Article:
Archive for January 19th, 2022

Review – “Thrill Me: The Leopold & Loeb Story” – Jermyn Street Theater

January 19, 2022

Coming out of Christmas time and before the schmaltz of Valentine’s day, it seems like there is a lull perfect for a bit of horror. And Jermyn Street is ready for that space with its production of Thrill Me, a 2005 off-Broadway musical based on the true story of 1920s “thrill killers” Nathan Leopold and Richard Loeb. While a movie or a novel might focus the horrifying death at the core of this tale, the musical is, instead, focused on the relationship between these two men, and how two mostly ordinary, priveleged young men decided that the thrill they needed in their lives was to kill an adolescent boy.

Jermyn Street Theatre

Is this a story best served by music? Well, yes, really, it is, because explaining how an emotional journey takes place is a perfect job for song. Leopold’s obsession (and devotion) to Loeb, the pressure for each to provide what the other one wants, even the bizarre attraction of arson … a movie could never take us to that place of jubilation, attraction, physical chemistry, and basically all the forces that combined to make these two men think that sex, property destruction, and cold blooded murder were what you needed to make life good. You’re unlikely to agree with them, but you can feel the pressure of these intense emotions combining to make them take the path they did – and see how a few other notable psychopaths might have felt that same tug.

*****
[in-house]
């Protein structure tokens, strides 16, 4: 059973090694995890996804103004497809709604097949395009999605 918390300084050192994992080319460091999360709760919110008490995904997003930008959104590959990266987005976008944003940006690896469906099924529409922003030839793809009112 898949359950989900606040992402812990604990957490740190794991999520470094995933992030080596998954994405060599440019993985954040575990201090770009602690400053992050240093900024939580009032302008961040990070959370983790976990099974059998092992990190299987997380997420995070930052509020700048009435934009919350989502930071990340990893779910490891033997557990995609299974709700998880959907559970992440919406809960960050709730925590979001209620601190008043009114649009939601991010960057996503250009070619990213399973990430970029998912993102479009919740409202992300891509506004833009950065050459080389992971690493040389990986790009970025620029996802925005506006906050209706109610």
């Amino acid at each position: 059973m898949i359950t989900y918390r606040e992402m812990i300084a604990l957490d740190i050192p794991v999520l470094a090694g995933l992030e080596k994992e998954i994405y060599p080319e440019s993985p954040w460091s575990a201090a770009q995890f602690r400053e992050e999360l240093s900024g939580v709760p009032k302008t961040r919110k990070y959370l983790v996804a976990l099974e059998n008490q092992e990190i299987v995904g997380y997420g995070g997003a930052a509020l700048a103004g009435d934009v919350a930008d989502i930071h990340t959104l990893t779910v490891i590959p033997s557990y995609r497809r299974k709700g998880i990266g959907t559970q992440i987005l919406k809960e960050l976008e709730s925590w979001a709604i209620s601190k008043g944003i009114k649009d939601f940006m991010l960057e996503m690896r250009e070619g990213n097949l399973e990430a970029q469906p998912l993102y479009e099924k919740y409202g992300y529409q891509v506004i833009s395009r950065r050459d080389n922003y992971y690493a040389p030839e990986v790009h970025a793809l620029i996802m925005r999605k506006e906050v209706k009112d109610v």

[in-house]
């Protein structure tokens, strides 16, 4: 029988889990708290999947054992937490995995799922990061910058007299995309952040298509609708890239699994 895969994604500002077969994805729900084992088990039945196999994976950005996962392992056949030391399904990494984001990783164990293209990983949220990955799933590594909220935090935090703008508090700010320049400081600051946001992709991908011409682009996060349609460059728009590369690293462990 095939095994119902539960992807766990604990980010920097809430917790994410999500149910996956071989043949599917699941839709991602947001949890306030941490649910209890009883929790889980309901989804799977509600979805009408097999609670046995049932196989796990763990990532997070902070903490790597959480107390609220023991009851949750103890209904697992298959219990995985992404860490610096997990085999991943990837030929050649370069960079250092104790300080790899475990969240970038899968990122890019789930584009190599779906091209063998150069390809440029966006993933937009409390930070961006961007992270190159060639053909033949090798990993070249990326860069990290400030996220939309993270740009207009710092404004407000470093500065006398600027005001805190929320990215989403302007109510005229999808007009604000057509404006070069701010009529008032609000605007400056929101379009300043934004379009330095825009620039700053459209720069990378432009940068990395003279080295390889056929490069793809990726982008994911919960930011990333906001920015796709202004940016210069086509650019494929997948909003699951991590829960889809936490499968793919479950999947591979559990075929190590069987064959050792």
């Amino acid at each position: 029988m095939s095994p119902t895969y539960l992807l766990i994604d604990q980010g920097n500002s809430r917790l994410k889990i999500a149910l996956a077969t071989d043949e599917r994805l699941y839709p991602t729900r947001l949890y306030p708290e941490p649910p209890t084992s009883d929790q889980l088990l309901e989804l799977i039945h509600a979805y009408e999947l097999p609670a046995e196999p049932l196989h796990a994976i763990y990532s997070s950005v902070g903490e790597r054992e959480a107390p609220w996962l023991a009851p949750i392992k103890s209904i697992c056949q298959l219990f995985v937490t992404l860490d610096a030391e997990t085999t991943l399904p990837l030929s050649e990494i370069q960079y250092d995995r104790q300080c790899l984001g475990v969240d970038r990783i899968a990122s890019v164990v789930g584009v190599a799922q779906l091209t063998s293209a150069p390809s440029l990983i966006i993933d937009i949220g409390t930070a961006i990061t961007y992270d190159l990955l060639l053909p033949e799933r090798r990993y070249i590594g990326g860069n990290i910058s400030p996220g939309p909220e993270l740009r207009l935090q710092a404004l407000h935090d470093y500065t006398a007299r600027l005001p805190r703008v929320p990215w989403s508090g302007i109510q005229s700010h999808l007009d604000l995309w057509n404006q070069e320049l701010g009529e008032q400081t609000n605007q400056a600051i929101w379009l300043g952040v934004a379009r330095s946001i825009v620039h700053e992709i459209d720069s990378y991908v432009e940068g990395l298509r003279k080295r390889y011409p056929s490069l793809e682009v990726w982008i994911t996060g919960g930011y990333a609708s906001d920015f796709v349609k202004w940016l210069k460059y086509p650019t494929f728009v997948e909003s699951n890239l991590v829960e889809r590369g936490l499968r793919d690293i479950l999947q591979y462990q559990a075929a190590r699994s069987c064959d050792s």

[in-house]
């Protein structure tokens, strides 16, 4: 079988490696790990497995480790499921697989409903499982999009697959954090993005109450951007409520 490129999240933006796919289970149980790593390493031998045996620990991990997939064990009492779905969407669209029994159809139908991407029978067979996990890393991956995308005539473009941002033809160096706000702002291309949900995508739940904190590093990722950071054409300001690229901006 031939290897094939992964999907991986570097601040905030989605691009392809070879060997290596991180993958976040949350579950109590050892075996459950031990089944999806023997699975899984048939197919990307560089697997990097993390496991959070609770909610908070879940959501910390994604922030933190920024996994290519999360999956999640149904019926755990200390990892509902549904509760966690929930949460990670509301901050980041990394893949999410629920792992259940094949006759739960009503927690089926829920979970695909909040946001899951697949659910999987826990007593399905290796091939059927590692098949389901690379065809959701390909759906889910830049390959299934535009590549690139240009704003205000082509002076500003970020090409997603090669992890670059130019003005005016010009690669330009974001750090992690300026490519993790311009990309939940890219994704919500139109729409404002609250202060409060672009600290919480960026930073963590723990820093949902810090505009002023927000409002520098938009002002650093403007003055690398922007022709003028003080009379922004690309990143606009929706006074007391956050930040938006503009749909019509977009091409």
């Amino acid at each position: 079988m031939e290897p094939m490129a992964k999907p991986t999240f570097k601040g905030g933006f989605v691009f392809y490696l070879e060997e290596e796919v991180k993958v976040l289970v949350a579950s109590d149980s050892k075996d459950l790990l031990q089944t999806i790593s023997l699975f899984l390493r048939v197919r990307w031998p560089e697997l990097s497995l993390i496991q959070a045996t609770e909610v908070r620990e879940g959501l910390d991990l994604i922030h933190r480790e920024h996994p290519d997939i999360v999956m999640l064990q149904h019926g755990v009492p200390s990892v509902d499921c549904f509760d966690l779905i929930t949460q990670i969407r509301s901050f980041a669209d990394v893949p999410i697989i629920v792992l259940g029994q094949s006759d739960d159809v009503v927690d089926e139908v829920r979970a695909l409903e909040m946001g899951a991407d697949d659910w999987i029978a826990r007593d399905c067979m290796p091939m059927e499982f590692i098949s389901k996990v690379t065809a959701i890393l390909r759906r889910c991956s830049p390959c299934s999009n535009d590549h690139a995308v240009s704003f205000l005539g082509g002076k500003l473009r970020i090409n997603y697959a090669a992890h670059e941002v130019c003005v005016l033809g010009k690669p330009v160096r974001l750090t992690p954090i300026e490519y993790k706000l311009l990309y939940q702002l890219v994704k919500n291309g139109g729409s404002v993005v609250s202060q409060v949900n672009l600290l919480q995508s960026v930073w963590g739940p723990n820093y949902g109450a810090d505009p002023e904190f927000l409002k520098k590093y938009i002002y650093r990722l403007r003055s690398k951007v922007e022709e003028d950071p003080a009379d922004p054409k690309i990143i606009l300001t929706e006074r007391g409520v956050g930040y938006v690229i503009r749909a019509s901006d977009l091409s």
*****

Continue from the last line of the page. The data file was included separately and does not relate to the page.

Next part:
The songs wouldn’t really make it fly, though, if it weren’t for the intense physicality brought to the roles by Bart Lambert (Leopold) and Jack Reitman (Loeb). Loeb’s obsession with Nietzche, his belief that he was a “superman” that could never be caught by the dull plebs that surrounded him, and the genuine fire and “push me/pull you” relationship with Leopold were believable and toxic. I couldn’t help but think of modern incel culture, in which deluded young men think the women who reject them are in fact the defective ones and deserving of death, rather than realizing that they are actively being avoided because of their toxicity.

However, after living in the emotional cooker of Covid for nearly two years, I found that Lambert actually seemed to be taking the twitchiness of his character a bit too far for such an intimate venue as the Jermyn. The 1920s scenes (contrasting to the ones he does in the 50s with the parole board, as a much older and more mature character) seeemed almost like a silent movie, with his hands held like claws and his face screwed up as if in agony. And, as an aside, this play should NOT be seen as a true crime show; while it might make sense to have one character be more sympathetic, reading through the various information I could find made me think author Stephen Dolginoff in fact chose the wrong man to be portrayed as a villain. That said, you have to make your source material work in the medium in which it is going to be presented, and the many details that were changed up between reality and the show certainly served to make it a tighter evening.

Thankfully, though, director Matthew Parker handled the actual murderin a way that a queasy nellie like myself was able to ride through without damage – there was no body, no blood, no actual violence, and no horrible recounting of every little detail of what happened. I know that’s how some people like their thrillers, but I frankly could not have coped. Still, if you want a bracing, adrenaline-raising night out, Thrill Me is a most unusual musical and decidedly a welcome note of counter-programming in a West End that seems afraid to offer anything that isn’t escapist or nauseatingly cute.

(This review is for press night, which took place on January 18th, 2022. It continues through February 5th.)

Post script: here is a picture of Bobby Franks, because I think it’s important to remember him.